It was nice to hear Secretary of State Hillary Rodham Clinton say on October 26, "I strongly disagree" with Islamic countries seeking to censor free speech worldwide by making defamation of religion a crime under international law.
But watch what the Obama administration does, not just what it says. I'm not talking about its attacks on Fox News. I'm talking about a little-publicized October 2 resolution in which Clinton's own State Department joined Islamic nations in adopting language all-too-friendly to censoring speech that some religions and races find offensive.
The ambiguously worded United Nations Human Rights Council resolution could plausibly be read as encouraging or even obliging the U.S. to make it a crime to engage in hate speech, or, perhaps, in mere "negative racial and religious stereotyping." This despite decades of First Amendment case law protecting such speech.
To be sure, the provisions to which I refer were a compromise, stopping short of the flat ban on defamation of religion sought by Islamic nations, and they could also be construed more narrowly and innocuously. It all depends on who does the construing.
Is it "negative stereotyping" to say that the world's most dangerous terrorists are Islamists, for example? Many would say yes.
I sketch below how the resolution could be construed to require prosecuting some offensive speech and how it could be used in the long run to change the meaning of our Constitution and laws, based on doctrines developed by legal academics including Obama appointee Harold Koh, the State Department's top lawyer.
Also troublesome on the free-speech front are various remarks by Mark Lloyd, the Federal Communications Commission's associate general counsel and chief diversity officer. Lloyd asserted in a 2006 book, "The purpose of free speech is warped to protect global corporations and block rules that would promote democratic governance." He co-authored a 2007 report calling for regulatory changes to close "the gap between conservative and progressive talk radio." In 2008, he praised the "incredible ... democratic revolution" of Hugo Chavez and implied approval of the thuggish Venezuelan strongman's pattern of shutting down news media opposed to him.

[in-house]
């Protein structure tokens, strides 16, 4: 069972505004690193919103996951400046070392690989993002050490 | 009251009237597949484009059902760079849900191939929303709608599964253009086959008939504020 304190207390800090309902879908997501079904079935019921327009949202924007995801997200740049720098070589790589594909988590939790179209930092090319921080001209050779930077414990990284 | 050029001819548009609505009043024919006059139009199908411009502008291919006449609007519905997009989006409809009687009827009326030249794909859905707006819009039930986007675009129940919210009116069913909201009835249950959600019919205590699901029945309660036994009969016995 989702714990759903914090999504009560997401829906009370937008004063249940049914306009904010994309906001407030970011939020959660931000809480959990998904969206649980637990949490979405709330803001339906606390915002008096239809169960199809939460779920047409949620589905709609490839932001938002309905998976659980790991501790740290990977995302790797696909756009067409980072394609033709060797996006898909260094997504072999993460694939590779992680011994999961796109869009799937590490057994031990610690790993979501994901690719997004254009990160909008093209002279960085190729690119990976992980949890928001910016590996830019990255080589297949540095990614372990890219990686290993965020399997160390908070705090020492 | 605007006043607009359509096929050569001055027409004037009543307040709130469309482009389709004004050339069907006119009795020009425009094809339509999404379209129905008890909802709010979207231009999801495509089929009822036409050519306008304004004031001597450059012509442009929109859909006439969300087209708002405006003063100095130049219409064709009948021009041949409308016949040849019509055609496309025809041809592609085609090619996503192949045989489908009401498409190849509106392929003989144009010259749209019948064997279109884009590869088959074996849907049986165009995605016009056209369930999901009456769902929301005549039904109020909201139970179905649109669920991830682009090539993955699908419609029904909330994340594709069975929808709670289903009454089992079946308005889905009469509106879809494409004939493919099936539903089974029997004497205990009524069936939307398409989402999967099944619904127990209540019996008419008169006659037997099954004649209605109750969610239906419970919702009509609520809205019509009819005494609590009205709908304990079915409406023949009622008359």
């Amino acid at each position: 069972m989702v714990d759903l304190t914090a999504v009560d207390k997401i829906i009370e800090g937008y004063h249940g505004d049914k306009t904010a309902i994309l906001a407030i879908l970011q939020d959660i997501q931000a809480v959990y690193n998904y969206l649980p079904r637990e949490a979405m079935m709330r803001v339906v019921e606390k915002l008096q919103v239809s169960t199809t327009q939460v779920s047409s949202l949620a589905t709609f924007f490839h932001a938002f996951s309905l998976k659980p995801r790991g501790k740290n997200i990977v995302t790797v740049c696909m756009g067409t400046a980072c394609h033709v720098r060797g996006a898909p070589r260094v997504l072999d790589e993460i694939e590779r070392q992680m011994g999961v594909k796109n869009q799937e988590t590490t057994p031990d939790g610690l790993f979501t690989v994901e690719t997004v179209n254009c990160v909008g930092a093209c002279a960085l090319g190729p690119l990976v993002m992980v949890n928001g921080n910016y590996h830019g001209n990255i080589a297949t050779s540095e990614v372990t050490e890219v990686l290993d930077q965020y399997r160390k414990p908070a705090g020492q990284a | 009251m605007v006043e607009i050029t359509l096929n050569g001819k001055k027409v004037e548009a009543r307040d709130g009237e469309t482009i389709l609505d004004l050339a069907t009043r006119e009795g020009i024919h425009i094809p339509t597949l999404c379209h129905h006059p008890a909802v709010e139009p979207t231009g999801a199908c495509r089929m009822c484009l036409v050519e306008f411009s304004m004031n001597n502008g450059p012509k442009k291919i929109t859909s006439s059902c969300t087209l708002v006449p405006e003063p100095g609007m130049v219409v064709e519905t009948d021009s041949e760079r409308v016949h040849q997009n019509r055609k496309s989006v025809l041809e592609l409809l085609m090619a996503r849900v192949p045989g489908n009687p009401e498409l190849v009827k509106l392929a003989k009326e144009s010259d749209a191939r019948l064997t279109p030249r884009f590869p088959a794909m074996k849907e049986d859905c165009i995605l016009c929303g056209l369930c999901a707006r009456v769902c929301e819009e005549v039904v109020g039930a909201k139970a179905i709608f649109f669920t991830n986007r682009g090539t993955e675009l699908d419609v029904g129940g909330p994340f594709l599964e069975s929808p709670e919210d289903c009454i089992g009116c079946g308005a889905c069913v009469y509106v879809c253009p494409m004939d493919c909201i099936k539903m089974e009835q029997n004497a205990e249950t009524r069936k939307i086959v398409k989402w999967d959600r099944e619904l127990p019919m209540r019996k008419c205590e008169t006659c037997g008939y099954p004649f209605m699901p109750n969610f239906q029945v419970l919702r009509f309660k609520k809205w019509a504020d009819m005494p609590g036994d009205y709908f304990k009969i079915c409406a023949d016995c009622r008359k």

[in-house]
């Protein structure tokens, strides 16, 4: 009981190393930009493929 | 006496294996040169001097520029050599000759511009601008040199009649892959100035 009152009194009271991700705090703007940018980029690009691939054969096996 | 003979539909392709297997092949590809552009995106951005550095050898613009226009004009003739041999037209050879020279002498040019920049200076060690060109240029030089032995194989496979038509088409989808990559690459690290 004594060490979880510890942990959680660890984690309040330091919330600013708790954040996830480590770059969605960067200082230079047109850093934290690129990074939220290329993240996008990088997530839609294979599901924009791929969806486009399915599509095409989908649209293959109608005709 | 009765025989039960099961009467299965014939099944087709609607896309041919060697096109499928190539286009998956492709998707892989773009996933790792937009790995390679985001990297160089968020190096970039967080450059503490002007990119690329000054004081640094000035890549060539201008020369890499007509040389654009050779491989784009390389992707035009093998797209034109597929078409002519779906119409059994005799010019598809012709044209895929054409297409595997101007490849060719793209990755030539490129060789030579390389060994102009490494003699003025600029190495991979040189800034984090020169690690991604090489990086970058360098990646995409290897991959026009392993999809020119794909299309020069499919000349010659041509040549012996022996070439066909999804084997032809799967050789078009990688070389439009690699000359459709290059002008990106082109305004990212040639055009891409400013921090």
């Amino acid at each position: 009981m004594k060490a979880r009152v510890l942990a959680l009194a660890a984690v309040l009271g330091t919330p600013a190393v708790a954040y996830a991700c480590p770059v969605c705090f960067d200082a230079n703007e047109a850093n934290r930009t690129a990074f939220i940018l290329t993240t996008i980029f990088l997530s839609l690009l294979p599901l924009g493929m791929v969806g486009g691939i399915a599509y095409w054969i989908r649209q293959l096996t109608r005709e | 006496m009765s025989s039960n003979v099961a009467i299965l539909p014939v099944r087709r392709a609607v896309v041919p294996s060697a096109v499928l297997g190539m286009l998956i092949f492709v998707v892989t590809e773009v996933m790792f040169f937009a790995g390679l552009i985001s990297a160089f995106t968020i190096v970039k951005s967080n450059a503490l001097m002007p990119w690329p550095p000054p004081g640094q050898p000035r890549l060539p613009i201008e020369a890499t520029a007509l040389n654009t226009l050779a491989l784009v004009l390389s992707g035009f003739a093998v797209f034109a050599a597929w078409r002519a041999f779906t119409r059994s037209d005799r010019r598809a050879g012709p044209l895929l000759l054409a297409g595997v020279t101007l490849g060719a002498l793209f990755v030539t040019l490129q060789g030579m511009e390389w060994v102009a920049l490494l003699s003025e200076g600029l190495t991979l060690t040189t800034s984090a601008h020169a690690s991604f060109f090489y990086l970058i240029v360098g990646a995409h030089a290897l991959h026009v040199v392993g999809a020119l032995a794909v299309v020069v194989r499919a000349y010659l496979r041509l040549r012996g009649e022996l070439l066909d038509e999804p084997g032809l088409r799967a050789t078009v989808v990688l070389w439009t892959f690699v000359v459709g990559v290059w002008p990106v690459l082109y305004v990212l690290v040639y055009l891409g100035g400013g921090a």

That's how I read Lloyd's videotaped statement, first aired by Glenn Beck of Fox News, in which he said: "The property owners and the folks who then were controlling the media rebelled [against Chavez], worked, frankly, with folks here in the U.S. government, worked to oust him. But he came back with another revolution, and then Chavez began to take very seriously the media in his country."
Then there was the June 5 high school commencement speech in which White House Communications Director Anita Dunn called Mao Zedong -- one of history's greatest mass murderers and an implacable enemy of free speech -- one of "my favorite political philosophers." Dunn has, coincidentally, been the point person in President Obama's attacks on Fox News.
This is not to suggest that Dunn approves of mass murder or that Obama wants to censor critics. But the ideologies of appointees such as Lloyd and Dunn can have consequences. And in his eagerness to please international opinion, Obama has now taken a small but significant step toward making bad law.
Law -- especially international law -- evolves below the radar, in small moves largely ignored by the mainstream media. Although international resolutions have traditionally not been seen as binding law, the Obama administration is seeded with left-liberal thinkers who have long sought to spin what some call "transnational" law out of such stuff, and who have smiled on efforts to punish speech that is offensive to favored racial, religious, and other groups.
Such attitudes may help explain the administration's decision to join the U.N. Human Rights Council in the first place. Obama reversed a Bush administration policy of shunning this deeply politicized body, which counts as members several flagrant human-rights abusers and which is preoccupied with attacking Israel.
The council's October 2 resolution is ostensibly an endorsement of "freedom of opinion and expression," which seems ironic, given the track records of such members as China, Cuba, Egypt, and Saudi Arabia.
But the real problem is a provision, which the U.S. championed jointly with Egypt, exuding hostility to free expression.
That provision "expresses its concern that incidents of racial and religious intolerance, discrimination and related violence, as well as of negative racial and religious stereotyping continue to rise around the world, and condemns, in this context, any advocacy of national, racial, or religious hatred that constitutes incitement to discrimination, hostility, or violence, and urges States to take effective measures, consistent with their obligations under international human-rights law, to address and combat such incidents" (emphasis added).